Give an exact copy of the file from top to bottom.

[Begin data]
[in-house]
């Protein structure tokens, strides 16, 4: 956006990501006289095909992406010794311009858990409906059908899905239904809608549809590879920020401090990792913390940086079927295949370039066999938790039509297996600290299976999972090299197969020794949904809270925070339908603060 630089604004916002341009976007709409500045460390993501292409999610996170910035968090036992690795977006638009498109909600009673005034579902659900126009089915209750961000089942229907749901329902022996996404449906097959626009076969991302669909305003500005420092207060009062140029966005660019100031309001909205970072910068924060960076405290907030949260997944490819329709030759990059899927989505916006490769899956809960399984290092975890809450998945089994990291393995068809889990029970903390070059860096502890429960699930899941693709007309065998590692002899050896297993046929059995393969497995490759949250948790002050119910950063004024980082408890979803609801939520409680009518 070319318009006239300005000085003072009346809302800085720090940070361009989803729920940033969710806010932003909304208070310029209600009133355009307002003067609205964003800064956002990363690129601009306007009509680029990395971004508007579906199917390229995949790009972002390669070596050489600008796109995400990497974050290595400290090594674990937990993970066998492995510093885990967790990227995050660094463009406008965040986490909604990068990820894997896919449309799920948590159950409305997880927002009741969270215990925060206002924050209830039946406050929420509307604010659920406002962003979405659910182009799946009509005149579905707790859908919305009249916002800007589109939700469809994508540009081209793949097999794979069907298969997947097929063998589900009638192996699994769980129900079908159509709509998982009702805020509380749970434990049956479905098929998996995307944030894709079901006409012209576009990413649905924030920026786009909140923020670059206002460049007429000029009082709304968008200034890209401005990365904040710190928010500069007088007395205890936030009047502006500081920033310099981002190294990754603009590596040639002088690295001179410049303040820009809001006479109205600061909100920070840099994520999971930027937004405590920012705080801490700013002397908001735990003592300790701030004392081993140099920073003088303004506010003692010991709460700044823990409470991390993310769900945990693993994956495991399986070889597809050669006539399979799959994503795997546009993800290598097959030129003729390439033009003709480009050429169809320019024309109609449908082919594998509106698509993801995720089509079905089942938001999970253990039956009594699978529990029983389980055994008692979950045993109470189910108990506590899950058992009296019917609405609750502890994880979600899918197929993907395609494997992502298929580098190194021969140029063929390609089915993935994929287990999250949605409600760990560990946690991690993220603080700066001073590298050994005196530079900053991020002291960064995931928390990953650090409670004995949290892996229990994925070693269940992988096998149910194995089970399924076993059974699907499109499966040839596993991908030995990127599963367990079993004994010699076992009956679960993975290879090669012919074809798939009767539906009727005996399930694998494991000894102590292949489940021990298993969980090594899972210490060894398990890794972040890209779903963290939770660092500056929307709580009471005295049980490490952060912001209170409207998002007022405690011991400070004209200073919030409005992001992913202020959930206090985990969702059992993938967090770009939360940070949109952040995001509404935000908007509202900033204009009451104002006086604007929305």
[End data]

[in-house]
């Protein structure tokens, strides 16, 4: 956006990501006289095909992406010794311009858990409906059908899905239904809608549809590879920020401090990792913390940086079927295949370039066999938790039509297996600290299976999972090299197969020794949904809270925070339908603060 630089604004916002341009976007709409500045460390993501292409999610996170910035968090036992690795977006638009498109909600009673005034579902659900126009089915209750961000089942229907749901329902022996996404449906097959626009076969991302669909305003500005420092207060009062140029966005660019100031309001909205970072910068924060960076405290907030949260997944490819329709030759990059899927989505916006490769899956809960399984290092975890809450998945089994990291393995068809889990029970903390070059860096502890429960699930899941693709007309065998590692002899050896297993046929059995393969497995490759949250948790002050119910950063004024980082408890979803609801939520409680009518 070319318009006239300005000085003072009346809302800085720090940070361009989803729920940033969710806010932003909304208070310029209600009133355009307002003067609205964003800064956002990363690129601009306007009509680029990395971004508007579906199917390229995949790009972002390669070596050489600008796109995400990497974050290595400290090594674990937990993970066998492995510093885990967790990227995050660094463009406008965040986490909604990068990820894997896919449309799920948590159950409305997880927002009741969270215990925060206002924050209830039946406050929420509307604010659920406002962003979405659910182009799946009509005149579905707790859908919305009249916002800007589109939700469809994508540009081209793949097999794979069907298969997947097929063998589900009638192996699994769980129900079908159509709509998982009702805020509380749970434990049956479905098929998996995307944030894709079901006409012209576009990413649905924030920026786009909140923020670059206002460049007429000029009082709304968008200034890209401005990365904040710190928010500069007088007395205890936030009047502006500081920033310099981002190294990754603009590596040639002088690295001179410049303040820009809001006479109205600061909100920070840099994520999971930027937004405590920012705080801490700013002397908001735990003592300790701030004392081993140099920073003088303004506010003692010991709460700044823990409470991390993310769900945990693993994956495991399986070889597809050669006539399979799959994503795997546009993800290598097959030129003729390439033009003709480009050429169809320019024309109609449908082919594998509106698509993801995720089509079905089942938001999970253990039956009594699978529990029983389980055994008692979950045993109470189910108990506590899950058992009296019917609405609750502890994880979600899918197929993907395609494997992502298929580098190194021969140029063929390609089915993935994929287990999250949605409600760990560990946690991690993220603080700066001073590298050994005196530079900053991020002291960064995931928390990953650090409670004995949290892996229990994925070693269940992988096998149910194995089970399924076993059974699907499109499966040839596993991908030995990127599963367990079993004994010699076992009956679960993975290879090669012919074809798939009767539906009727005996399930694998494991000894102590292949489940021990298993969980090594899972210490060894398990890794972040890209779903963290939770660092500056929307709580009471005295049980490490952060912001209170409207998002007022405690011991400070004209200073919030409005992001992913202020959930206090985990969702059992993938967090770009939360940070949109952040995001509404935000908007509202900033204009009451104002006086604007929305």